COVID-19 restrictions affect Ontario students living in residence

Jan 29, 2021 | GTA News, Headlines, News

The restrictions caused by COVID-19 and Ontario’s stay-at-home order have drastically impacted the residence experience for post-secondary students across the province.

Many first-year students move into residence to participate in orientation activities, meet friends and attend parties. For many, this year that was not possible.

“It’s definitely hard not to wonder what a typical first-year residence experience would look like, and how it differs from what we have right now. I do feel like we’re missing out on a lot,” said 18-year-old Julia Bullard, a first-year food science student at Guelph University.

Most residences are operating at a limited capacity, and guests are prohibited during lockdown. Masks must be worn inside and dining halls are takeout only. Indoor gatherings are not allowed and students are not allowed in each other’s rooms, making the experience very different from previous years.

“Everything is harder,” said Trent University forensic science student Brooklyn Lefler, 18. “Online school and making friends are both a lot harder. I haven’t really become friends with anyone here because I want to be safe and stay away from big groups.”

Although many students took the opportunity to move into residence over the winter break, safety remained a big concern.

“My dad didn’t want me to go at all because he was so nervous about it and so was my sister, but my mom eventually talked them into it because she knew I was upset being at home,” said Hannah Faubert, 19, a Guelph University Family Studies and Human Development student.

Bullard said some students at Guelph’s residence have been breaking the lockdown rules and gathering, despite the university’s efforts to enforce them.

“We didn’t know what would happen if we broke the rules, but a few of my friends in another building unfortunately had to learn by experience,” she said. “If they broke protocol, they were given a $120 fine.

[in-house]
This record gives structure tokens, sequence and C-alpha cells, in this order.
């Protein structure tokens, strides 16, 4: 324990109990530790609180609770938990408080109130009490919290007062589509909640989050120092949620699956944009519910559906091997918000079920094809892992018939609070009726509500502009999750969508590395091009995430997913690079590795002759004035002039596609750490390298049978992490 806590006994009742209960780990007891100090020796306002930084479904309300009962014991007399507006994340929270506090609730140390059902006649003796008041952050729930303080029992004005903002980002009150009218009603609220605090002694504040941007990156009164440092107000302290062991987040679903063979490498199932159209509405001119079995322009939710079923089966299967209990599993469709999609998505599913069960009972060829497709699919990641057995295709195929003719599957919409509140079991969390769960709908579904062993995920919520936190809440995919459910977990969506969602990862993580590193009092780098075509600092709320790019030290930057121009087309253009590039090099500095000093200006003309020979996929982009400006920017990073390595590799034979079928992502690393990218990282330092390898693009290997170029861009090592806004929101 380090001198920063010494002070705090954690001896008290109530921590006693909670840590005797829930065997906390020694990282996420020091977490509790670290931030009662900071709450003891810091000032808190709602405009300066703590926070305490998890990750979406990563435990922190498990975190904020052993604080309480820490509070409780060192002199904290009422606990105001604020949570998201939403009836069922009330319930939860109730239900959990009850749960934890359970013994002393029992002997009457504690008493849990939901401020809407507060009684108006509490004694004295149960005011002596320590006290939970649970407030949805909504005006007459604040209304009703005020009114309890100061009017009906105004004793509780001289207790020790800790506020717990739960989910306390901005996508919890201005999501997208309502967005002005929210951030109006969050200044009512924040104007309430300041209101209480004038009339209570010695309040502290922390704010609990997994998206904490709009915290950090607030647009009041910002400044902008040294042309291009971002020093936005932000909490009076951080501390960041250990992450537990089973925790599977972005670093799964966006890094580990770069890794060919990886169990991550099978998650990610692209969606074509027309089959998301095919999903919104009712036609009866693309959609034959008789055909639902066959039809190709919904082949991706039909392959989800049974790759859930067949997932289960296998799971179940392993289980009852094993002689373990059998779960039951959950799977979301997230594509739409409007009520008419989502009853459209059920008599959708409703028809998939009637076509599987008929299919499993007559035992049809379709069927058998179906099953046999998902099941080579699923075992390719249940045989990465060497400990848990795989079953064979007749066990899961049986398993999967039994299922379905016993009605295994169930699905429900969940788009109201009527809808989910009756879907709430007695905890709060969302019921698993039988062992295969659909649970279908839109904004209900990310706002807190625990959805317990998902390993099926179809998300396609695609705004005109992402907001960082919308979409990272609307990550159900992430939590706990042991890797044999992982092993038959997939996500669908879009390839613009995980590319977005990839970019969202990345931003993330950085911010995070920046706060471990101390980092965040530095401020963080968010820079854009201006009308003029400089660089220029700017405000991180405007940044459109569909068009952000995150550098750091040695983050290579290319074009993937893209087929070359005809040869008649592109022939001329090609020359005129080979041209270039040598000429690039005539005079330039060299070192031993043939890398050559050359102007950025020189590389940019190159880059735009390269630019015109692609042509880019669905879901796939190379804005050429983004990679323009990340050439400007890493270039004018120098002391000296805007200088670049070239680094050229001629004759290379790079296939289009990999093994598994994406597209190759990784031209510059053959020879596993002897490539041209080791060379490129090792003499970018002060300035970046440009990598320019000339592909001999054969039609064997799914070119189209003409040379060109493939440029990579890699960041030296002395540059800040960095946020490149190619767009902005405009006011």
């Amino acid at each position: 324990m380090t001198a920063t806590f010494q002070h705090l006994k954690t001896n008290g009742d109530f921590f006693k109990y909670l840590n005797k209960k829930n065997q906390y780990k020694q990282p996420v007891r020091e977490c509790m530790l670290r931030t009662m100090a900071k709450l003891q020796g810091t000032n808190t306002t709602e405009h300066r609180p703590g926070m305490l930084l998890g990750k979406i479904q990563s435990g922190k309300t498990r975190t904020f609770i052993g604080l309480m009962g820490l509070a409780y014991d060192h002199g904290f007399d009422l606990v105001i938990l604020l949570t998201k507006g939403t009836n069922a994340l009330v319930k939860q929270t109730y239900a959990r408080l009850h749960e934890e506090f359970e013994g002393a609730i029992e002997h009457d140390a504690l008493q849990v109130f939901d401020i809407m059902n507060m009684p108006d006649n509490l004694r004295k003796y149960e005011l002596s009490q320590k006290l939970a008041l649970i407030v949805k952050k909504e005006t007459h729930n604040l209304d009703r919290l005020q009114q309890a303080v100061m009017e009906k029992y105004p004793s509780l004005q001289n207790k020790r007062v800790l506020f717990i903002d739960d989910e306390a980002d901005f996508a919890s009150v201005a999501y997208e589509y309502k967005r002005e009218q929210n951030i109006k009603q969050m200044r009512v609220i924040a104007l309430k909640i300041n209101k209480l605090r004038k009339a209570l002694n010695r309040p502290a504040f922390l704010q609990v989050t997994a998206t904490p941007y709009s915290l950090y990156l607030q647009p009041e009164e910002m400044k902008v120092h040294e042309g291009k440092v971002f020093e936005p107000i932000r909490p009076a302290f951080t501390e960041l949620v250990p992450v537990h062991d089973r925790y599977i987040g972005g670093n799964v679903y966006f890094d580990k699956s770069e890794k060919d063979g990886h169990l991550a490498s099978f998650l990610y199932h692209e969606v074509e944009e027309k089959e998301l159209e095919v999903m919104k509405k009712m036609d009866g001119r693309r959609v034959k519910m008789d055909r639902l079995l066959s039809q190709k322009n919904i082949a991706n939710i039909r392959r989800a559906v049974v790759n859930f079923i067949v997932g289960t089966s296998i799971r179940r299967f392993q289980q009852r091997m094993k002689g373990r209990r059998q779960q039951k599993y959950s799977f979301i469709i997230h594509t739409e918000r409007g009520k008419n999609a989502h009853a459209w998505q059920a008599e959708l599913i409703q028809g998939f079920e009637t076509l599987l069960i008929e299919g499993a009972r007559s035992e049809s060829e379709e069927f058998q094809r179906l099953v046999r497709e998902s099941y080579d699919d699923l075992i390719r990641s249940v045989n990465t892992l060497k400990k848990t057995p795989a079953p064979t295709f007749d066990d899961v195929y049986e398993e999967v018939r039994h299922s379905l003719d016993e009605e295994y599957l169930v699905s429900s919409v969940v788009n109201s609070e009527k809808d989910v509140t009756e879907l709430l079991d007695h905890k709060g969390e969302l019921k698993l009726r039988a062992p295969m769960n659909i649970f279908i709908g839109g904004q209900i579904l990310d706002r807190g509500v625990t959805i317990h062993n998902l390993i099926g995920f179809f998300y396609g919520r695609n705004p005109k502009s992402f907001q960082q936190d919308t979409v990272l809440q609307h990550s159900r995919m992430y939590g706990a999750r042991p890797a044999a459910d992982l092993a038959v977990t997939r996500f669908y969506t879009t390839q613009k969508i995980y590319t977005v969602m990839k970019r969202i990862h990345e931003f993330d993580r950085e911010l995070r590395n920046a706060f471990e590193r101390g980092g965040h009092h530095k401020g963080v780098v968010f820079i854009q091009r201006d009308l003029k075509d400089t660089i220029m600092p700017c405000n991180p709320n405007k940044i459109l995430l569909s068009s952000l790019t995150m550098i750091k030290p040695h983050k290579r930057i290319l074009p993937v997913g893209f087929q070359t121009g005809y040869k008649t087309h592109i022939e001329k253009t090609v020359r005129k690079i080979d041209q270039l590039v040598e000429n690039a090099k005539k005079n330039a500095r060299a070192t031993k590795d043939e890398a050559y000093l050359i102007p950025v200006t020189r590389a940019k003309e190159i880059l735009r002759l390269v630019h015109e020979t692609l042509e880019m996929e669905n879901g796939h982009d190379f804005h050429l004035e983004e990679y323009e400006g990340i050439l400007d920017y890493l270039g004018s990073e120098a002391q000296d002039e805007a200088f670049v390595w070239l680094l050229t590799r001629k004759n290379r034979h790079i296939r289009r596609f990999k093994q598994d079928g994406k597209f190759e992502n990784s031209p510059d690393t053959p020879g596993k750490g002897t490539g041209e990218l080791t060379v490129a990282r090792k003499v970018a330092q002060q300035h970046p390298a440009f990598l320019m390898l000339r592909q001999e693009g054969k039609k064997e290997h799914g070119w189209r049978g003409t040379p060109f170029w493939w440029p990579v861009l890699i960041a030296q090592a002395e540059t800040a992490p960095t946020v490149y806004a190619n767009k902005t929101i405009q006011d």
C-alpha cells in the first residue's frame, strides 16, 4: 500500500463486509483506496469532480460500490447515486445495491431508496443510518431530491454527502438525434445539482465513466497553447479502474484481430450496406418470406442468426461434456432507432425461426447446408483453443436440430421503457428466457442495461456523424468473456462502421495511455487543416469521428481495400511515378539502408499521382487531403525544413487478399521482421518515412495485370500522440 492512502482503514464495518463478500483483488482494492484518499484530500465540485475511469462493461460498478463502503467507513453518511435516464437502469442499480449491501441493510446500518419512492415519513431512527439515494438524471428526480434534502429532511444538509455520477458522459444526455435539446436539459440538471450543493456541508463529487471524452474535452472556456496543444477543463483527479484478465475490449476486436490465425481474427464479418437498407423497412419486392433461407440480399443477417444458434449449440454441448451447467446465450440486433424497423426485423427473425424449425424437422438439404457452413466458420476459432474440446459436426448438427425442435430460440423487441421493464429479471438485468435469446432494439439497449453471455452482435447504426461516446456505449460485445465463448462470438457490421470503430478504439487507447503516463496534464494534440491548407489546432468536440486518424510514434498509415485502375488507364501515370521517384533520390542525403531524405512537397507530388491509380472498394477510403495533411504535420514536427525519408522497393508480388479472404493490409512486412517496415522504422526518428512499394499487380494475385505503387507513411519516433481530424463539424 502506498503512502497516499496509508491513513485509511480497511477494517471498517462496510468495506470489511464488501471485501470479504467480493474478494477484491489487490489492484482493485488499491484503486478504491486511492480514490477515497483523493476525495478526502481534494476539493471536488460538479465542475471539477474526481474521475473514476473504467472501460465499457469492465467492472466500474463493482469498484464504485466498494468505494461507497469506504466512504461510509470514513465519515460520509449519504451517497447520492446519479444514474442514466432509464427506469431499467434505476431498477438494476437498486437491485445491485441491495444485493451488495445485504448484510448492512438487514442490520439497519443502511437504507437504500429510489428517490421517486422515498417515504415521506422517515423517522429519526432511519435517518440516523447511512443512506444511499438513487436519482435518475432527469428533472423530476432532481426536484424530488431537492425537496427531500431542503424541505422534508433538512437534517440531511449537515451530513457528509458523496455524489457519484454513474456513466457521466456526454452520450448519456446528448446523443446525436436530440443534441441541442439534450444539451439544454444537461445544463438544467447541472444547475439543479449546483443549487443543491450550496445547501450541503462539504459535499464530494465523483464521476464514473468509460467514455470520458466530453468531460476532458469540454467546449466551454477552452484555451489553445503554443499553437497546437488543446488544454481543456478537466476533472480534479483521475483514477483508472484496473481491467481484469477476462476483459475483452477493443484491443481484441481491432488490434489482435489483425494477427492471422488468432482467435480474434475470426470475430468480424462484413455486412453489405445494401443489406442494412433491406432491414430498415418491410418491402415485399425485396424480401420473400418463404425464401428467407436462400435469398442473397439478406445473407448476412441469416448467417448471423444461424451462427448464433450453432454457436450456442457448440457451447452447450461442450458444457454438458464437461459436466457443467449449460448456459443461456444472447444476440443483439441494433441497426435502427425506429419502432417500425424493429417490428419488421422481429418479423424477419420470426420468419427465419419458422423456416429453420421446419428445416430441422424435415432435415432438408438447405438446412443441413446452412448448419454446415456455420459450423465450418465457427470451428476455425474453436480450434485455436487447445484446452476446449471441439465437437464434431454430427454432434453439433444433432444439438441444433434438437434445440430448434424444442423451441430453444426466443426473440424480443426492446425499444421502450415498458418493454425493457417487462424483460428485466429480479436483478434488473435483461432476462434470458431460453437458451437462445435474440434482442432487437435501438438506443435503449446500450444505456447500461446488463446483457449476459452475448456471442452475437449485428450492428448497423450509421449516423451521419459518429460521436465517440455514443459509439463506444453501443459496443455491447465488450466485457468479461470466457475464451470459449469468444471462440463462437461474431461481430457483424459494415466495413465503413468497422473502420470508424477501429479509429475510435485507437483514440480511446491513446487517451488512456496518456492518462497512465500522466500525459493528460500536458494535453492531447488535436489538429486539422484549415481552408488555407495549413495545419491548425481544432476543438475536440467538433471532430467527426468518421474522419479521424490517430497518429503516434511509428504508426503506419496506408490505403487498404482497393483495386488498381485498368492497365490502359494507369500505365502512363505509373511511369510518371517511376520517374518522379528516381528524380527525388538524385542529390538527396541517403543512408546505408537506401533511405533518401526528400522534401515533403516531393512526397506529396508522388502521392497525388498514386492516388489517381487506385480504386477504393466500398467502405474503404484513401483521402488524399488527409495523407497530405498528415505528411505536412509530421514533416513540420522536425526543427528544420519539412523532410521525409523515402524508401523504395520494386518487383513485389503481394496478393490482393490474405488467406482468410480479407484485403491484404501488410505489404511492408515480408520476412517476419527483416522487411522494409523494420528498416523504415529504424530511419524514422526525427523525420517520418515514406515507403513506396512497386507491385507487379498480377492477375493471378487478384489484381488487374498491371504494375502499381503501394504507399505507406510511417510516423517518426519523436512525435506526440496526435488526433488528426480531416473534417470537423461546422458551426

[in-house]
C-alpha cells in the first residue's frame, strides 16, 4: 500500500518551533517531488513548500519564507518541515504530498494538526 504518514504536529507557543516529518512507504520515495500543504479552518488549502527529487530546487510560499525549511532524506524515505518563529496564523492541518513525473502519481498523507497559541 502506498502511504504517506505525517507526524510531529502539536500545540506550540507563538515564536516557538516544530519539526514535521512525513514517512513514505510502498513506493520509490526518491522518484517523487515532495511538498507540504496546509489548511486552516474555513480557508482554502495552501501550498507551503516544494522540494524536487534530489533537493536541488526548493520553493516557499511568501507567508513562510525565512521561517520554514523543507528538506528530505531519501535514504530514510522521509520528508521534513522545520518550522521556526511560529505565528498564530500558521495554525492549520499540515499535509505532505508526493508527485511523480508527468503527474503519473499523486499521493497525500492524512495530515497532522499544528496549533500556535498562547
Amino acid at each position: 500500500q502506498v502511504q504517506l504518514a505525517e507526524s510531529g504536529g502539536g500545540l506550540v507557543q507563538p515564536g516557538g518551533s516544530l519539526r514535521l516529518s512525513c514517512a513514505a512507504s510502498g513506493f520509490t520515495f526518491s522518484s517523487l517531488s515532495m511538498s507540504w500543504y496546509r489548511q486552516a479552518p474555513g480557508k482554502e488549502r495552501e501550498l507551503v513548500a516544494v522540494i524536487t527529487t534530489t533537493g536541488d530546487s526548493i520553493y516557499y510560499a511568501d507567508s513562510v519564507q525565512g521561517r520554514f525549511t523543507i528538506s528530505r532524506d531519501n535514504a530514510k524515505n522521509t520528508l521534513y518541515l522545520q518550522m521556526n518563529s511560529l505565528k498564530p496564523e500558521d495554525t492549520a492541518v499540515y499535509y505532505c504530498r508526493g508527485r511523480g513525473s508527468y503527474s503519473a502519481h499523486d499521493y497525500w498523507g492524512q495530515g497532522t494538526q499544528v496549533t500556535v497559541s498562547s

“Others were caught by the police and given a much larger fine and usually a write-up to go with it,” Bullard said.

Humber College’s residence is only open to those who need to be on campus for in-person learning, and very tight restrictions are in place.

Unlike other schools, all of the common areas at Humber’s residences are closed and students do not have suitemates. Residents and staff must wear masks and frequently complete self-assessments and no non-essential visitors are allowed inside.

The college also held a fully virtual orientation this year to further prevent gathering.

Humber residence life manager Phil Legate said the residence is running at about 20 per cent capacity this year, with only 300 students occupying more than 1,400 beds between the North and Lakeshore campuses. Staff numbers have also dropped.

“We made a decision back in the summer that because of the way the year was unfolding we only wanted returning staff to work with us,” Legate said. “By the time April rolled around, we had about 20 or so with offers to come work for us, and of that 20, we essentially got five that decided that they wanted to work here, just given what the year looks like.”

Eighteen-year-old Josea Fowler, a Child Studies student at Guelph University, said she feels grateful she’s able to live in residence at all, but she still wishes she could have a “normal university experience.”